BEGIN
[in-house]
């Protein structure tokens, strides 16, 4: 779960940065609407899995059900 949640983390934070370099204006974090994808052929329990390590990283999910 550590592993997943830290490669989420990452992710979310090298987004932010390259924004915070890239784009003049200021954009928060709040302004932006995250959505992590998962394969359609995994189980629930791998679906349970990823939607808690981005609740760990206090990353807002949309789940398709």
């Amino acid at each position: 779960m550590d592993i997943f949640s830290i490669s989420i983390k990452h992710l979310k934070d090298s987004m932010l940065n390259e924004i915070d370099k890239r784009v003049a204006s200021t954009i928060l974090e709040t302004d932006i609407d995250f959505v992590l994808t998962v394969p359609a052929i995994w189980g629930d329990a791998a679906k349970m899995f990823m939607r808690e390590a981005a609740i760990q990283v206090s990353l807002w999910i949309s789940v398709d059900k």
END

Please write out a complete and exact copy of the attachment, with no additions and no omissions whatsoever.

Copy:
[in-house]
């Protein structure tokens, strides 16, 4: 779960940065609407899995059900 949640983390934070370099204006974090994808052929329990390590990283999910 550590592993997943830290490669989420990452992710979310090298987004932010390259924004915070890239784009003049200021954009928060709040302004932006995250959505992590998962394969359609995994189980629930791998679906349970990823939607808690981005609740760990206090990353807002949309789940398709």
């Amino acid at each position: 779960m550590d592993i997943f949640s830290i490669s989420i983390k990452h992710l979310k934070d090298s987004m932010l940065n390259e924004i915070d370099k890239r784009v003049a204006s200021t954009i928060l974090e709040t302004d932006i609407d995250f959505v992590l994808t998962v394969p359609a052929i995994w189980g629930d329990a791998a679906k349970m899995f990823m939607r808690e390590a981005a609740i760990q990283v206090s990353l807002w999910i949309s789940v398709d059900k």